Strategic documents like master plans have long guided the direction of our cities. But now tactical interventions into city life are becoming increasingly popular.

This is the philosophy behind tactical urbanism: using the lean start-up mantra of "build, measure, learn, repeat" to make temporary interventions in neighborhoods on the local level. This might use carefully placed traffic cones, parklets or pop-up bike lanes.

Here we look at what it is, why it has created such a buzz in urbanist circles, and where its limits lie.

What is tactical urbanism?

If we can think of the city's master plan as the operating system of a city — the comprehensive set of rules guiding how the city grows then what tactical urbanism targets is the source code.

Drawing on insights from the open-source movement, the tool uses cheap, temporary interventions (generated by users themselves) to transform public space and make small tweaks to that code. In this way, small-scale transformations help to create a feedback loop and lets us experiment with how the new space might work.

These are essentially demonstration projects. Through "planning by doing," they show both authorities and neighbors the potential of a space in a way that a map can never do. The tech analogies continue, as tactical urbanism has sometimes been described as "hacking the city."

It is easy to understand the movement's charm. Rather than following an endless paper trail of lobbying local government through frustrating official channels, tactical urbanists advise you instead to "drop a chair bomb," steal a traffic cone or wage a guerrilla attack on your local bike infrastructure. No bureaucratic mazes required.

Short-term action to longer-term change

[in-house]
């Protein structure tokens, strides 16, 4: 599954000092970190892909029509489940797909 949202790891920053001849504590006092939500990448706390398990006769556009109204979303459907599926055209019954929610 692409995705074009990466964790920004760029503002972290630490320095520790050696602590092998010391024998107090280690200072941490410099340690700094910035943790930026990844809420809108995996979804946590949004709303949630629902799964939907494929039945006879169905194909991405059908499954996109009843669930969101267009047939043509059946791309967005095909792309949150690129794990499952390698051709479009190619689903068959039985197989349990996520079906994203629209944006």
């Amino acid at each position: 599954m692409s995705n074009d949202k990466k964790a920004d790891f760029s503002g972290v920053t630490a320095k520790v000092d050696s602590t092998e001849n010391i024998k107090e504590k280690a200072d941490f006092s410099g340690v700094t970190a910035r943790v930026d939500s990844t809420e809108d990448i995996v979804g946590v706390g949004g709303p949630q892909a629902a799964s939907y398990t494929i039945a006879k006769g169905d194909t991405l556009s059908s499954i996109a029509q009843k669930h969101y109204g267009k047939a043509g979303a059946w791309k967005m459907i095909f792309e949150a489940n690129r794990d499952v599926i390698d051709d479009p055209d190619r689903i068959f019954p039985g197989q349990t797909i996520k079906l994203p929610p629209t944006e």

Mike Lydon, the man who coined the term, believes tactical urbanism can start with short-term actions but achieve lasting improvements to urban spaces by gaining public and government support for investing in permanent projects.

Indeed, while there is something appealingly naughty about these unsanctioned tactics, some tactical urbanist efforts have gone mainstream. One of the most well-known is the Park(ing) Day phenomenon.

What started as an unsanctioned hack has evolved into a global movement reaching 183 cities that sees artists, designers and urbanists around the world reclaim metered parking spaces for one day each year as laboratories for creative placemaking.

In other cases governments have sanctioned, rather than dismantled, citizen-generated improvements. For example, the New York Department of Transportion's Plaza Program creates "neighborhood plazas throughout the City to transform underused streets into vibrant, social public spaces."

Working with dysfunctional operating systems

In U.S. cities, reaching the ear of urban policymakers with quirky intervention might be possible, but what about global cities that work on a different operating system?

Because of its focus on improving cities through participatory, grass roots engagement, tactical urbanism has been largely associated with cities in Western liberal democracies, particularly in the U.S.

However, as the movement has gone global, it is having to accommodate itself to some pretty tricky operating systems. In heavily controlled megacities like Beijing or Singapore, translating these hacks into long-term change will be more challenging.

One more tool in the toolbox

Tactical urbanism is defined by its rebellious, unsanctioned nature. In this way, it differs from traditional participative methods and consultative tools like community needs assessments and workshops held ahead of regeneration programs.

Such a new approach is long overdue, as we begin to understand that the planning systems we have inherited are poorly equipped to deal with the wicked problems of planetary urbanization. However, Lydon, the movement's founder, recommends that activists pursue tactical urbanist projects only when other sanctioned routes have been exhausted.

Tactical urbanism's greatest success is how it has opened up a communications channel that shows city planners and politicians explicitly what people want their neighborhoods to look like, and that is important. But cities still need to maintain and update their operating systems to tackle the "big issues," such as inequality and climate change resilience.

Tactical urbanism is an exciting new tool in the urbanist's toolbox, but it is still one tool among many.